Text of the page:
Training Dollars at Work
As California’s economy continues to evolve, the needs of employers are evolving as well – often requiring job seekers to obtain new skills and experiences to qualify for in-demand jobs. To help fill this need, the EDD provides funding to local partners to engage with employers, identify the job and skill demands, and develop training programs and support services to connect job seekers with employers.
Here are some good examples of those training and development dollars at work in local areas of the state.
As a region with high demand for automotive technology, the Fresno Regional Workforce Development Board was awarded $200,000 in grant funds under the Alternative Renewable Fuels and Vehicle Technology Program. With these funds, the Mass Transit Fleet Conversion Servicing and Maintenance Career Pathways Program was developed to build a talent pipeline. It consists of integrated standard-based academics and career-relevant curriculum to enhance student learning with hands-on instruction and internships.
Quincy King is among one of 50 students the program serves in Fresno County. During the course of this grant, Quincy completed his high school diploma at Clovis High School and work experience hours at Future Ford as a shop helper. Having been exposed to new facets of auto technology and with stellar performance, Quincy was offered full-time employment at Future Ford. Today, Quincy continues to pursue certifications to continue growing on the job.
“My experience has taught me everything that I know about automotive technology. The program actually made it possible for me to get a job where I do what I love. My bosses are amazing and understanding about everything that is going on and so are my coworkers at Future Ford. They have all made me feel like I am now a part of a big family while I'm at work,” says Quincy.
Los Angeles, CA
The demand for qualified, professional administrative personnel is high in Los Angeles County. In order to meet this demand, the EDD and South Bay Workforce Development Board joined forces to provide paid work experience and on-the-job training to individuals receiving public aid under the Transitional Subsidized Employment (TSE) Program. The TSE Program goal is to provide greater independence to families through sustainable employment while investing in the workforce to fill high demand jobs.
From July 2014 to June 2015, 971 individuals throughout Los Angeles County entered employment following their paid work experience assignment. Of these participants, 589 also received assistance through their local America’s Job Center of California.
One such participant was Shameka Moten, who enrolled in the TSE Program through the Inglewood One-Stop Business & Career Center, proud partner of America’s Job Center of California. Staff placed her at the Inglewood Airport Area Chamber of Commerce (IAACC). The TSE Program helped pay for her training and provided career guidance, which not only helped her but also the employer through subsidized training. Since then, Shameka has promoted to Bookkeeper/Office Manager. “Shameka has been promoted because she continues to excel on the job and has been a great example of the program’s objective,” says Erick Holly, Director of IAACC.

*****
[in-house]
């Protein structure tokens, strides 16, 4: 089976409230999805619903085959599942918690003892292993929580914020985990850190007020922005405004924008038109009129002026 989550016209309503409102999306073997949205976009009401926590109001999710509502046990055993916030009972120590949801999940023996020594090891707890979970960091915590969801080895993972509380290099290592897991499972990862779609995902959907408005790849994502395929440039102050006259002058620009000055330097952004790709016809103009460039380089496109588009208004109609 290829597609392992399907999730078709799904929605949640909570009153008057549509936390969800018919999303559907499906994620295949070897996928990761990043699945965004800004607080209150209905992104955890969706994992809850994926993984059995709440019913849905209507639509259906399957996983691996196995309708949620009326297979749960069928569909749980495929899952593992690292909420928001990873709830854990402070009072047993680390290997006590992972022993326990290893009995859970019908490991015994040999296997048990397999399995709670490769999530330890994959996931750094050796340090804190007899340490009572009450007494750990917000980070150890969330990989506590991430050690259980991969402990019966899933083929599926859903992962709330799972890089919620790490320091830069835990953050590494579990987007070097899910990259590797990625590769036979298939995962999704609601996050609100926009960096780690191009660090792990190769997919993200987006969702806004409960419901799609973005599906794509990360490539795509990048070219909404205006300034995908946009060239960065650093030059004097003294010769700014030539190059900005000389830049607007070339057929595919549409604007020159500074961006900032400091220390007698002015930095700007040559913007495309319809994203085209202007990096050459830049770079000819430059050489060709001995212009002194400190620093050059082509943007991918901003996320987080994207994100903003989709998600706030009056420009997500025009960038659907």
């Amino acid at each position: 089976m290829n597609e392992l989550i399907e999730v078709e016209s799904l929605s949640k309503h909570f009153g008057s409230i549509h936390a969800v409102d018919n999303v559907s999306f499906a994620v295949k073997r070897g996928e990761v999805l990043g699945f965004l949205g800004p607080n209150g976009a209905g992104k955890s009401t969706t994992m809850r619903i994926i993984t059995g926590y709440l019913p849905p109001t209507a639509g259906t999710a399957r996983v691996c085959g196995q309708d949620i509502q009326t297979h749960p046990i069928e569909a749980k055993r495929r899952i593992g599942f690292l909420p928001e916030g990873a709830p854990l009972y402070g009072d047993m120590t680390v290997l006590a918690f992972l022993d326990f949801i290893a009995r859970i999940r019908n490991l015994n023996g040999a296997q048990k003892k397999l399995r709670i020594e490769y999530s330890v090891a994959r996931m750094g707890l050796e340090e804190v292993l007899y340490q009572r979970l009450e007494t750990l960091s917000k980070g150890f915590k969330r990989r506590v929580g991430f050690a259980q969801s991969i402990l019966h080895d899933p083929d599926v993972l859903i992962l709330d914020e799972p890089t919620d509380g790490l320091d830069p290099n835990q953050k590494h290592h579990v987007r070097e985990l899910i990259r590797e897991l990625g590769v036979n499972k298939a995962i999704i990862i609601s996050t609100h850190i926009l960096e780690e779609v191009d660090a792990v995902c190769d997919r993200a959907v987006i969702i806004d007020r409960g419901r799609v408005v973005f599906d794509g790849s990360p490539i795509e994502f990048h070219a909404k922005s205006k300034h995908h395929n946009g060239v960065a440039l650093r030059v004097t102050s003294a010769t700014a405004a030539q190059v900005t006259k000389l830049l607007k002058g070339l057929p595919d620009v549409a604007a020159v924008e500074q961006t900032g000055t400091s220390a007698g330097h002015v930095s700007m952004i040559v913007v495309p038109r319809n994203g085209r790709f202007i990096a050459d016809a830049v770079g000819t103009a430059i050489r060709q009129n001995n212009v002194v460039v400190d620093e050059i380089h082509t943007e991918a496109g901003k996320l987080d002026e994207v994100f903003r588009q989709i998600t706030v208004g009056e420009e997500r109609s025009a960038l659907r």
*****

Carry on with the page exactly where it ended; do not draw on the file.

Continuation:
Los Angeles, CA
Grant funds aimed at helping people laid off were also used after job losses at Mattel, Inc. where a total of 107 employees were affected. With these funds, the Inglewood One-Stop Business and Career Center, proud partner of America’s Job Center of California, was able to immediately assist and place 101 participants in jobs within growing job industries with sustainable pay and benefits.
Deidre Gustavson was one of those affected workers. Designated career services helped Deidre increase her marketability and assisted her with entering training at the UCLA Extension. There she obtained a certificate in Sustainability. This certification combines academics and real‑life application of renewable‑energy and sustainability practices. With her additional training and certification, Deidre secured employment as a Cost Engineer with Hasbro Inc., earning $60 per hour, a sector identified by the South Bay Workforce Investment Board as one of the region’s growing industries and targeted for focused workforce development.
“I am very happy with all the services and training that I received from the Inglewood
One-Stop’s staff,” says Deidre.
Since the California Clean Energy Jobs Act took effect in 2013, the Employment Development Department (EDD) and the California Workforce Development Board (State Board) have come together to implement and support energy efficiency job training and placement programs. Between February 2014 and March 2016, the EDD and State Board awarded $4.3 million in California Clean Energy Jobs Act funding to local workforce partners across the state for apprenticeships and “earn-and-learn” programs that train job seekers for clean energy jobs.
One successful example of this is the RichmondBUILD Solar One Project, led by the Richmond Workforce Development Board. RichmondBUILD addresses local issues such as unemployment and skills gaps, and invests in preparing young adults for jobs that align with California’s green and clean economy. Subsequently, the City of Richmond developed initiatives like the Local Hire Ordinance and First Source Agreement which create employment opportunities for those like RichmondBUILD graduates.
“I’m very grateful for the experience, skill set and foundation RichmondBUILD gave me. They prepared me for life in the trades and now I am a proud union member of Local 16 Heat & Frost Insulators,” says Yesenia Pineda, a RichmondBUILD graduate. Other graduates have entered employment with large companies including BBI Construction, Cherne Construction, Coast Builders, Brand Scaffold, and Swinerton Builders.
Construction is a growing and in-demand industry in the Richmond area. So the RichmondWORKS America’s Job Center of CaliforniaSM targets their annual Workforce Innovation and Opportunity Act funding toward meeting this need, connecting small businesses with job-seeking Richmond residents. In this case, RichmondWORKS partnered with Laner Electric Supply Company, Inc to develop an on-the-job training program targeting job seekers with barriers to employment and/or lacking skills.
Sandra Escalante, CEO and Owner of Laner Electric Supply Company, says “With the help and support of the RichmondWORKS team, the process is really streamlined. I would recommend the program to other companies because it gives Richmond residents the opportunity to work and have a career. I’m a Richmond business owner and I try to hire within Richmond. I want Richmond to succeed and want our image in the nation to be a progressive city.” In addition to having her own business, Sandra has also received recognition for “Top 25 Minority-Owned Company” and “Top 100 Women-Owned Company” only one year after taking over the company.